Over a quarter of toilets inspected in four Khayelitsha informal settlements are not in working order, Social Justice Coalition (SJC) said on Saturday.
This was one of the preliminary findings of a week-long social audit on
the janitorial service for communal flush toilets, the SJC said in a statement.
A social audit is a tool that enables community participation in monitoring government service delivery and spending.
On Saturday the SJC and Ndifuna Ukwazi hosted a public hearing to report back to communities on the social audit.
“At the public hearing… participants presented their evidence and
community members gave testimonies of their experiences of this service,” the SJC said.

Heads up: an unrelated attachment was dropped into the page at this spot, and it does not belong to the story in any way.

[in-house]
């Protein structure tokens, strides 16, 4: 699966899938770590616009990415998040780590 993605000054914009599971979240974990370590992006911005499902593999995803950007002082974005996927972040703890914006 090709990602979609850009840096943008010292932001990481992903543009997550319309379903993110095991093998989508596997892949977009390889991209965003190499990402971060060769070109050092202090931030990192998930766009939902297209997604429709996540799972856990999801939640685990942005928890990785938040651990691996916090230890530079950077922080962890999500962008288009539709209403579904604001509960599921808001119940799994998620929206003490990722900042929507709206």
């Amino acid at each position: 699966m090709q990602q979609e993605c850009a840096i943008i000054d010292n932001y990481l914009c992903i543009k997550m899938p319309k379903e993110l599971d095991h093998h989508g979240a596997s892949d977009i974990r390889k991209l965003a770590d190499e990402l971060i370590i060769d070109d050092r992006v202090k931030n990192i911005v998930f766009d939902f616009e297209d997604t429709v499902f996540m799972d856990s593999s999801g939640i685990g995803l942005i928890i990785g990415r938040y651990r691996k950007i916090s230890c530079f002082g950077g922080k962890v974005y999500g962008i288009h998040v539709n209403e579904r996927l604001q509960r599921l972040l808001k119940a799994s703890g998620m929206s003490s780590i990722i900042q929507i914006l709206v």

The social audit also found that almost half of the toilets inspected were “either dirty or very dirty”.
Not all areas had enough janitors to service the toilets, and janitors did not have the required cleaning equipment or receive the required training.
The preliminary report also indicated that janitors were not being inoculated against disease and did not have the required protective personal equipment, the SJC said.
The SJC made headlines in September when 18 of its members were arrested along with Treatment Action Campaign founder Zachie Achmat after they chained themselves to railings of the Cape Town civic centre to demonstrate their frustration over sanitation provision in Khayelitsha. SAPA